This sprayer is perfect for beginners or somebody he doesn't want to spend a whole lot of money on one of these and would like to try them out before upgrading.

A Sprayer Made For Walls & Ceilings:

This Toolcrete Sprayer is made to shoot both walls and ceilings, without making a huge mess, like a lot of the other models would. It is specifically designed to handle ceilings, due to the angle of the jets and the position and shape of the holding tank.

This is one of the only models out there that can spray both walls and ceilings, without making a huge mess and spilling out of the hopper.

A Sprayer Made For Walls Ceiling

As with all Toolcrete sprayers, this comes with a one-year warranty but their products are built so well that the company even states that very few people actually use the warranty, nice peace of mind when buying any product.

Another Benron Sprayer Makes The List:

This is another Benron Stucco/Mortar Sprayer and is a little different than some of the other models.

The handle has a little bit different shape to it and is a lot more comfortable to use because of its shape. It fits a lot more naturally into the users and and reduces fatigue at the same time.

Another Benron Sprayer

Since this is another Benron sprayer, it comes with a two-year warranty which is the best in the business at this point in time.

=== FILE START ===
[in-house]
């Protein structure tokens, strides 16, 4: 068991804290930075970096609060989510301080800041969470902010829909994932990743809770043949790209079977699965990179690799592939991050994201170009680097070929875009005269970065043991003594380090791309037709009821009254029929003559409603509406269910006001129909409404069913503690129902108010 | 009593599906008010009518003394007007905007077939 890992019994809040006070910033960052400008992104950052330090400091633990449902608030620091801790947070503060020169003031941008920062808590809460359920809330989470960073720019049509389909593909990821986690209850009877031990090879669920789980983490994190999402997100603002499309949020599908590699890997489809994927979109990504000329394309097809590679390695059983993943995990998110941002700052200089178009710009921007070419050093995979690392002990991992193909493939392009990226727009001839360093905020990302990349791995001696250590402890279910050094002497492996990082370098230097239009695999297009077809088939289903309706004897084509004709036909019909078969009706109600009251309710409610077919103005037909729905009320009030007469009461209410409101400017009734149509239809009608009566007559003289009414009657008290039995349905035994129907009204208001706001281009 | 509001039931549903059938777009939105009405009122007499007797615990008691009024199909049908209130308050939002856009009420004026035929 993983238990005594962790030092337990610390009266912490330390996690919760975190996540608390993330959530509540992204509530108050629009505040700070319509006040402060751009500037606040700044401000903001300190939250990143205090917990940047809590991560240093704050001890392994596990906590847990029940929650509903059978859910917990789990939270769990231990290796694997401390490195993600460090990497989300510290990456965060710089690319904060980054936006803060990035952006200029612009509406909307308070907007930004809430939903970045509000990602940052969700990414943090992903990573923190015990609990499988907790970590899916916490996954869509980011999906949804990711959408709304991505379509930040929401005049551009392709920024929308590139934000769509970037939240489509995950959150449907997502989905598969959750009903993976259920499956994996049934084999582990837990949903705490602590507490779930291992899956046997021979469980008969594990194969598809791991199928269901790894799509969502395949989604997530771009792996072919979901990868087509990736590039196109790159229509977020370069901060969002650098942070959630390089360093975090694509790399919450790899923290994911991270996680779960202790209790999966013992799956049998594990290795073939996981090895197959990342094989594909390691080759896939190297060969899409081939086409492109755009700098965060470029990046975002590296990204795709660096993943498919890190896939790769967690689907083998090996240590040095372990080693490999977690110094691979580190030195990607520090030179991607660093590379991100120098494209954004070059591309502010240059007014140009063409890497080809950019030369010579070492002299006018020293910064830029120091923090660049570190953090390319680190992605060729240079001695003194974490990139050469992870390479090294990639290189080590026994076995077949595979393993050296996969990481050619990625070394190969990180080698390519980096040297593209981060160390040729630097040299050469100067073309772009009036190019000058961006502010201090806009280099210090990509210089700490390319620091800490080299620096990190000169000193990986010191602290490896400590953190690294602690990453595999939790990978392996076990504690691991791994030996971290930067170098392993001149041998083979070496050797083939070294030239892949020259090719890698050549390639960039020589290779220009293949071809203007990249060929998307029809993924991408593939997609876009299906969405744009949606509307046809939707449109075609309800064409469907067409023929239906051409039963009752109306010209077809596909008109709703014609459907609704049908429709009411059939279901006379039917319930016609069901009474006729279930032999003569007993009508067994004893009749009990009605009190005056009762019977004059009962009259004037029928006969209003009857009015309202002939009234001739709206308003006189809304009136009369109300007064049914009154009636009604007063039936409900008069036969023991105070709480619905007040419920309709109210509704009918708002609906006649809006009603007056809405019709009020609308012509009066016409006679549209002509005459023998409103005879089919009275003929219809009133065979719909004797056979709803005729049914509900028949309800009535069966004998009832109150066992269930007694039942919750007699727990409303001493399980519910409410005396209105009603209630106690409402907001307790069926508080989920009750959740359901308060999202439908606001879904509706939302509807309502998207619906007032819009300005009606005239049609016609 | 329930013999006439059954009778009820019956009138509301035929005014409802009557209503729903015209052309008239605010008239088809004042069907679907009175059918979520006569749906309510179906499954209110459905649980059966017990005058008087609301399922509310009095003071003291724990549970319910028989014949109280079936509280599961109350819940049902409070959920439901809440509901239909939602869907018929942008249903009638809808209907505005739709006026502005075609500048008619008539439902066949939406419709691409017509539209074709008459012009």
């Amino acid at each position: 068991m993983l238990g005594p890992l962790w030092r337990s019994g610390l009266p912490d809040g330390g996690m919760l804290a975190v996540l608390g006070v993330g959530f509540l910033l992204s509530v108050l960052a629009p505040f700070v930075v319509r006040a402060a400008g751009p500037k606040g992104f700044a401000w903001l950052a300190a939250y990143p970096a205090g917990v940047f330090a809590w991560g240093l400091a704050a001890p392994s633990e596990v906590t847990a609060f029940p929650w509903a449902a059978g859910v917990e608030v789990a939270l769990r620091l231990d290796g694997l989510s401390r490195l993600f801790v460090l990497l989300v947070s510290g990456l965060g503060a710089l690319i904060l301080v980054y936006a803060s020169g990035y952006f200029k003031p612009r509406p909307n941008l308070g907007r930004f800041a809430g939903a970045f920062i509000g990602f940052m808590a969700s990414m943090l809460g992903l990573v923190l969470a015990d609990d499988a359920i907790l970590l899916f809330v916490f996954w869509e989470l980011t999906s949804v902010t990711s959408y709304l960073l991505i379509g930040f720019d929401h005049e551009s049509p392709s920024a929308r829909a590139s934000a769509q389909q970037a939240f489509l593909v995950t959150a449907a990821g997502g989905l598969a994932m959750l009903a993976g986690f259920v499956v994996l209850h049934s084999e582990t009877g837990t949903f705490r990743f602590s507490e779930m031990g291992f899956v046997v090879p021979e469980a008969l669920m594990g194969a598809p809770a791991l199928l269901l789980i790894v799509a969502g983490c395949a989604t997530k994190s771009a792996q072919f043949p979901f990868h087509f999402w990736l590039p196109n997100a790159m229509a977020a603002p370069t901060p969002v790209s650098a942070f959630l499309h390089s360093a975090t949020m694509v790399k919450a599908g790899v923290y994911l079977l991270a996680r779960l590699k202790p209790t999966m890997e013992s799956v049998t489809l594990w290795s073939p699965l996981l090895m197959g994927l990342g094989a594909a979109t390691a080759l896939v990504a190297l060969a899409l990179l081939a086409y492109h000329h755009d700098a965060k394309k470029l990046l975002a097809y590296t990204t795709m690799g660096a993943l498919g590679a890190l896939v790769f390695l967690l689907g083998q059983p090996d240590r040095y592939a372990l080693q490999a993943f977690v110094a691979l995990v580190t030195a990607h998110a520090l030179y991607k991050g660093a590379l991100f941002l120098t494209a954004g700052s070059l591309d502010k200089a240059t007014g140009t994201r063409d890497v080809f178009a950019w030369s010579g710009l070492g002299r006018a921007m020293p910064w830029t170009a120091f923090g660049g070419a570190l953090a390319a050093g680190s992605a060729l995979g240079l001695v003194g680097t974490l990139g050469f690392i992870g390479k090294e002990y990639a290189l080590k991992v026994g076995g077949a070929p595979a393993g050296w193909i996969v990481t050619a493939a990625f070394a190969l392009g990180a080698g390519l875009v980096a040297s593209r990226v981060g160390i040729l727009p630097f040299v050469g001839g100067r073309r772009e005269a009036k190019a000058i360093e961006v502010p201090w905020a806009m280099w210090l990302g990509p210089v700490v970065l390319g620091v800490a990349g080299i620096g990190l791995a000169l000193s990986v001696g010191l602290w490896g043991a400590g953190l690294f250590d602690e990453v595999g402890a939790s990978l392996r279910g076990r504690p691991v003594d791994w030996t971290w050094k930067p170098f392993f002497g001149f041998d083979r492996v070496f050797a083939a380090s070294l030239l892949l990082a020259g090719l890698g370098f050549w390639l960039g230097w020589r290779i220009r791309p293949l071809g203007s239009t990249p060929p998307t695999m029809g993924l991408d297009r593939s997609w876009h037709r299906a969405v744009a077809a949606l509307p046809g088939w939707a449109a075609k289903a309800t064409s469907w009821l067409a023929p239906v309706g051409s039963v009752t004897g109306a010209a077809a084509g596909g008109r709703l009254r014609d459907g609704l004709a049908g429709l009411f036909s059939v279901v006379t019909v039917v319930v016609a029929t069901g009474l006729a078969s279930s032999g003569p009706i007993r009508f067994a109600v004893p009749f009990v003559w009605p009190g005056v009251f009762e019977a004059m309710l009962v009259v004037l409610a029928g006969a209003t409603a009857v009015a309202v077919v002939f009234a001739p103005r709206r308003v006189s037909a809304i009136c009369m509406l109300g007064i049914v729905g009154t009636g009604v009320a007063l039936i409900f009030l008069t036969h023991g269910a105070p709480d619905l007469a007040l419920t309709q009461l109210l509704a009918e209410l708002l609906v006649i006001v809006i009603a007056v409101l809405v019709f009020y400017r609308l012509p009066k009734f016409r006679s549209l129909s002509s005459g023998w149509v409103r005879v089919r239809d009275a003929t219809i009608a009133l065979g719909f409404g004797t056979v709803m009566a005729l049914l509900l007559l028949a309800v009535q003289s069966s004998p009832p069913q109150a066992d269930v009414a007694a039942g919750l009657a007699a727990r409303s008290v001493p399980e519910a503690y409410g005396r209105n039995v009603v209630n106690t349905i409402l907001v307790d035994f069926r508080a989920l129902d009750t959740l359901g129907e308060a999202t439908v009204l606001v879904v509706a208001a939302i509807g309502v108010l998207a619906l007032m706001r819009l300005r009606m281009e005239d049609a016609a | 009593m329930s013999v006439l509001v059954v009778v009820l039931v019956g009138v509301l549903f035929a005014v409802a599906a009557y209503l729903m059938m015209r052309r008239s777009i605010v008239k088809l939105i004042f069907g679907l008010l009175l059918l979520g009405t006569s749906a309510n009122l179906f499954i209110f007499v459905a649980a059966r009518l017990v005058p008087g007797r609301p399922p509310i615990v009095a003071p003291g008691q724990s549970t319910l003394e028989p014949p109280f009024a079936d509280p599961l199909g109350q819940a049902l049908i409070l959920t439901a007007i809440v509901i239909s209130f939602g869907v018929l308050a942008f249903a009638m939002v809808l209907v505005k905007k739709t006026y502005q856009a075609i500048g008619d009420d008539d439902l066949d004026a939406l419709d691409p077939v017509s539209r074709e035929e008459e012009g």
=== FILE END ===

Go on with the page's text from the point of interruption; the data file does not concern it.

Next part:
All of their sprayers are also made from stainless steels and they don't rust over time like the cheaper sprayers out there would.

Sprayers Made For Finish Coats:

These sprayers are made for thinner applications of materials like stucco finishes, waterproofing coats, slurries and so on. These have a much more consistent spray pattern that is very uniform, if applied correctly. Here are some of the top models I found...

The Marshalltown SS20 Sharp Shooter 2.0:

The Marshalltown Sprayer is one of the best options out there and one of the most affordable ones.

It has a dial on the front where you can adjust the spray pattern and has many advantages over Marshalltown's SharpShooter I, according to the manufacturer.

This is designed to spray a wide range of materials but will work awesome with stucco finish coats and could also be useful with drywall mud so if you have both projects going on this would definitely be a sprayer that would fill a gap and provide a lot of value to you.

Marshalltown Finish Stucco Sprayer